New Zealand's busiest apartment developer fears the industry could be hampered if a long-awaited law change goes ahead and it opposes more disclosure to off-the-plan unit buyers.
Submissions are now public on reforming New Zealand's $50 billion apartment sector, with many industry specialists backing strengthening the law, a move championed for years by ex-Auckland Central MP Nikki Kaye and National leader Judith Collins.
Labour backs the law change.
But Conrad Properties opposes part of that, saying it built 4300 Auckland units and is developing a further 570 city places so has an "exceptional understanding" of existing law.
"We predict these proposed changes will encumber the development of much-needed residential housing where we need it most: our city centres," Conrad directors Jamie Hutchens and Benjamin Dearlove told the select committee.
Conrad built some of the city's largest blocks including Zest Apartments at 72 Nelson St, Stanford Apartments at 189 Hobson St, Harvard Apartments at 147 Hobson St, Volt at 430 Queen St, Eclipse Apartments at 156 Vincent St and Aura Apartments at 53 Cook St.
The business was founded by ex-Bayleys agent Robert Holden and it pioneered many big projects last decade.
Conrad told the committee that strengthening the law for off-the-plan apartment sales by forcing developers to provide more regular disclosure statements would mean fewer apartments built.
"Funders - both mezzanine and primary bank - require watertight sales in order to provide funding. No funder will fund off-the-plan developments if they do not have complete pre-sale certainty," Conrad's submission said.
The new law would make developers provide more pre-settlement disclosure statements to give buyers more information.
But Conrad said it could take two to three years to finish a development and establish a body corporate, so "expecting developers to provide an updated disclosure statement to all purchasers at any time and within five working days through this period is unfeasible".
Enabling buyers to delay settlement if disclosures were late, incomplete or refused was even worse, Conrad said.
In March, a Members' Bill to amend the Unit Titles Act passed its first reading in Parliament.
The Unit Titles (Strengthening Body Corporate Governance and Other Matters) Amendment Bill, under National housing spokeswoman Nicola Willis, wants to reform law on managing and running apartment blocks.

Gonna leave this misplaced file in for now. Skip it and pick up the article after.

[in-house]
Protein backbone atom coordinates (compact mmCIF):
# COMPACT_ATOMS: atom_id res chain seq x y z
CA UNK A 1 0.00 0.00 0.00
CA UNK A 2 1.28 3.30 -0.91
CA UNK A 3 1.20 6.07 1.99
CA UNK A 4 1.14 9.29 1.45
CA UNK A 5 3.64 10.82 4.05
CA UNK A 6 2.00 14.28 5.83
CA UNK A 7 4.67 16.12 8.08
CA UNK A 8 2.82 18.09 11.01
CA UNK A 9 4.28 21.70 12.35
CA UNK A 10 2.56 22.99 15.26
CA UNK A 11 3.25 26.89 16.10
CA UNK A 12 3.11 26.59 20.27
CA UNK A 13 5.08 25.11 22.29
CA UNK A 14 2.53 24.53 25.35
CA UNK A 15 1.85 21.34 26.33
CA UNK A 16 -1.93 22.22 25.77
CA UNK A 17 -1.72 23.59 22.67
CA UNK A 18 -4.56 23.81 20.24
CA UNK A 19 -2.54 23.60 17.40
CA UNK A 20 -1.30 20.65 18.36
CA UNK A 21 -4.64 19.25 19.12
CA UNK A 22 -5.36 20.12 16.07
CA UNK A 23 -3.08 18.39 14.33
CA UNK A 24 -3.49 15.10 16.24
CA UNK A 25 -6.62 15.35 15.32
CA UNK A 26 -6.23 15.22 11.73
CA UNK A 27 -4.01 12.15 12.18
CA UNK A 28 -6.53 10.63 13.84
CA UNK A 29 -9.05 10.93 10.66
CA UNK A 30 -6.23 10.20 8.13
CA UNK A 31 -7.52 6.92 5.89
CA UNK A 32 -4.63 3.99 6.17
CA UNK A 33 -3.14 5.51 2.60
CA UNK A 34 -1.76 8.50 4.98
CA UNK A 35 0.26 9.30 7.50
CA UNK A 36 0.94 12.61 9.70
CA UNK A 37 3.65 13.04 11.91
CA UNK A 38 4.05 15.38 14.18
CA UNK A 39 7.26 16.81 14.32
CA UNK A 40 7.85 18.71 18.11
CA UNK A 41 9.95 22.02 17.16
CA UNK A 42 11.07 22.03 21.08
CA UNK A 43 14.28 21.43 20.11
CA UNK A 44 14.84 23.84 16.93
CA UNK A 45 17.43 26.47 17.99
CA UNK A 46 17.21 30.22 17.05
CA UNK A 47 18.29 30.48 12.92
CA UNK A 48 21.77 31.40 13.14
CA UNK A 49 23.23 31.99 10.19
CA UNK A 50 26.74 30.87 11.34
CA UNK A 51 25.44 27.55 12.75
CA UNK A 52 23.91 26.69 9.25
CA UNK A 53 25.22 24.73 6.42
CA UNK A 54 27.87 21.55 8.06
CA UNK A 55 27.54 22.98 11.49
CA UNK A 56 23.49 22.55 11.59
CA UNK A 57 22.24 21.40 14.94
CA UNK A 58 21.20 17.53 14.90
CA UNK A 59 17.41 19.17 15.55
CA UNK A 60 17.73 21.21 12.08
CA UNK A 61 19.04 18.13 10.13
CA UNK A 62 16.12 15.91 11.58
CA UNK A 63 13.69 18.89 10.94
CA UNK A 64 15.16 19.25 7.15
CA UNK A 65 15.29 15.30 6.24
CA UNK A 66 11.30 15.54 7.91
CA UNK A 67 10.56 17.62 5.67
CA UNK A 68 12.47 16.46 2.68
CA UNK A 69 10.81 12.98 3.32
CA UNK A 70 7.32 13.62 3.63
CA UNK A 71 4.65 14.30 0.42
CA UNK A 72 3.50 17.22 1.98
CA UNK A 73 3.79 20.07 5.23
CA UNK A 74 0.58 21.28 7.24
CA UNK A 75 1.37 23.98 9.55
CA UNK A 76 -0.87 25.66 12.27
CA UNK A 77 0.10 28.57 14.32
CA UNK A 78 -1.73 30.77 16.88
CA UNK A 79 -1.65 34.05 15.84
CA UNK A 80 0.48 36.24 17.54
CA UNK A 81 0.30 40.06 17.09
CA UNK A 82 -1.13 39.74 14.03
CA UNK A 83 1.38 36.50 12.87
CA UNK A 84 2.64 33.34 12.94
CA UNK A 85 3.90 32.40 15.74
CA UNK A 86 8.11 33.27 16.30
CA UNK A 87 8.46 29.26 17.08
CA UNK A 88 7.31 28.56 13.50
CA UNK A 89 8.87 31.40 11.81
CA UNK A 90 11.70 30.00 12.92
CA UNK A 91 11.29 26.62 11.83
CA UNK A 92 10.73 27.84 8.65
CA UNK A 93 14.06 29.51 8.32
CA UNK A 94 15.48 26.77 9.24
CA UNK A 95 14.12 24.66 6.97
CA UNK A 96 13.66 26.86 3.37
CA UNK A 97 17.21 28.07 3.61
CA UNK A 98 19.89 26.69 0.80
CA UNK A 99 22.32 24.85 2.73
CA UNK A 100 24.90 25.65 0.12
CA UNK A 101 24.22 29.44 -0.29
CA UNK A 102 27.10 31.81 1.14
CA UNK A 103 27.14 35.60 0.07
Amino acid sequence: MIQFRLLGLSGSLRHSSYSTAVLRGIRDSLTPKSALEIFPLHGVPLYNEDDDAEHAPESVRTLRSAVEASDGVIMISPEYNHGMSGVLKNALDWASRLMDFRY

• Better information disclosure to buyers;
• Stronger body corporate governance;
• Increasing managers' professionalism and standards;
• Long-term maintenance planning and funding should be adequate and proportionate to the size of a building;
• Smaller building owners could opt out of long-term maintenance plans;
• Reducing proxy farming by setting a maximum of proxy votes at 5 per cent;
• Clarifying 25 per cent quorum AGM requirements;
• Enabling the flexibility to apportion utility costs based on use.
Auckland Council Planning Committee chair Chris Darby, deputy chair Josephine Bartley and Māori Statutory Board independent member Tau Henare backed the changes, saying more apartments were planned.
"Tāmaki Makaurau is home to one-third of New Zealand's population, with over 1.7 million people. Over the next 30 years, this could increase by another 720,000 people, potentially requiring another 313,000 dwellings and 263,000 jobs.
"The rate and speed of Auckland's population growth puts pressure on our communities, our environment, and our housing and infrastructure networks, including roads. It also means increasing demand for space, infrastructure, and services necessary to support this level of growth," they said.
More apartments, townhouses, flats and units were being consented in Auckland than stand-alone dwellings.
Leonie Freeman, Property Council of New Zealand chief executive, said reform was "long overdue" but refinements were needed to the law change's proposals to alter disclosure rules, body corporate governance and planning and funding long-term maintenance plans.